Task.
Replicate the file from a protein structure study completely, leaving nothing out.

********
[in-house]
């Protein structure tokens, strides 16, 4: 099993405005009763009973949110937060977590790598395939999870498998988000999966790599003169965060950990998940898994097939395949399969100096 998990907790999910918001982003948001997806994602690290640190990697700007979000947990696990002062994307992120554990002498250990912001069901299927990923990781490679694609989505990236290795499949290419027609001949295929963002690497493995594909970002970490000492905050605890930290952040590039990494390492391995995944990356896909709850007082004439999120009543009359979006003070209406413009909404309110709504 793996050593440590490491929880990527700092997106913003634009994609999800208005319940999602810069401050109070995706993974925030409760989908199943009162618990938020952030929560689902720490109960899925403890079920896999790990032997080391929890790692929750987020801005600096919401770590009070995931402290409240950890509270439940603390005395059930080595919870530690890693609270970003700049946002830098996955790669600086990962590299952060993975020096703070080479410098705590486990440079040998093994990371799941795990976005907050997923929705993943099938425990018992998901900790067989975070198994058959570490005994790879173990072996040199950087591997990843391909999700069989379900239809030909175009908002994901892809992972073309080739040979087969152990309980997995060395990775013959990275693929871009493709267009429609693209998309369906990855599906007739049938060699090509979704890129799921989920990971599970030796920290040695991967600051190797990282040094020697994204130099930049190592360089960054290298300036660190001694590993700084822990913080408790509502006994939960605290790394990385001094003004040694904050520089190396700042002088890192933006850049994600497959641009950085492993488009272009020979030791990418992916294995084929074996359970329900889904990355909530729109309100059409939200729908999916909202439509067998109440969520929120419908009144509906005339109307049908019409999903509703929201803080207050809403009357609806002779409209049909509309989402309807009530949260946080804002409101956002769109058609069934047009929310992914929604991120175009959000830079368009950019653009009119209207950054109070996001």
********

[in-house]
């Protein structure tokens, strides 16, 4: 099993405005009763009973949110937060977590790598395939999870498998988000999966790599003169965060950990998940898994097939395949399969100096 998990907790999910918001982003948001997806994602690290640190990697700007979000947990696990002062994307992120554990002498250990912001069901299927990923990781490679694609989505990236290795499949290419027609001949295929963002690497493995594909970002970490000492905050605890930290952040590039990494390492391995995944990356896909709850007082004439999120009543009359979006003070209406413009909404309110709504 793996050593440590490491929880990527700092997106913003634009994609999800208005319940999602810069401050109070995706993974925030409760989908199943009162618990938020952030929560689902720490109960899925403890079920896999790990032997080391929890790692929750987020801005600096919401770590009070995931402290409240950890509270439940603390005395059930080595919870530690890693609270970003700049946002830098996955790669600086990962590299952060993975020096703070080479410098705590486990440079040998093994990371799941795990976005907050997923929705993943099938425990018992998901900790067989975070198994058959570490005994790879173990072996040199950087591997990843391909999700069989379900239809030909175009908002994901892809992972073309080739040979087969152990309980997995060395990775013959990275693929871009493709267009429609693209998309369906990855599906007739049938060699090509979704890129799921989920990971599970030796920290040695991967600051190797990282040094020697994204130099930049190592360089960054290298300036660190001694590993700084822990913080408790509502006994939960605290790394990385001094003004040694904050520089190396700042002088890192933006850049994600497959641009950085492993488009272009020979030791990418992916294995084929074996359970329900889904990355909530729109309100059409939200729908999916909202439509067998109440969520929120419908009144509906005339109307049908019409999903509703929201803080207050809403009357609806002779409209049909509309989402309807009530949260946080804002409101956002769109058609069934047009929310992914929604991120175009959000830079368009950019653009009119209207950054109070996001």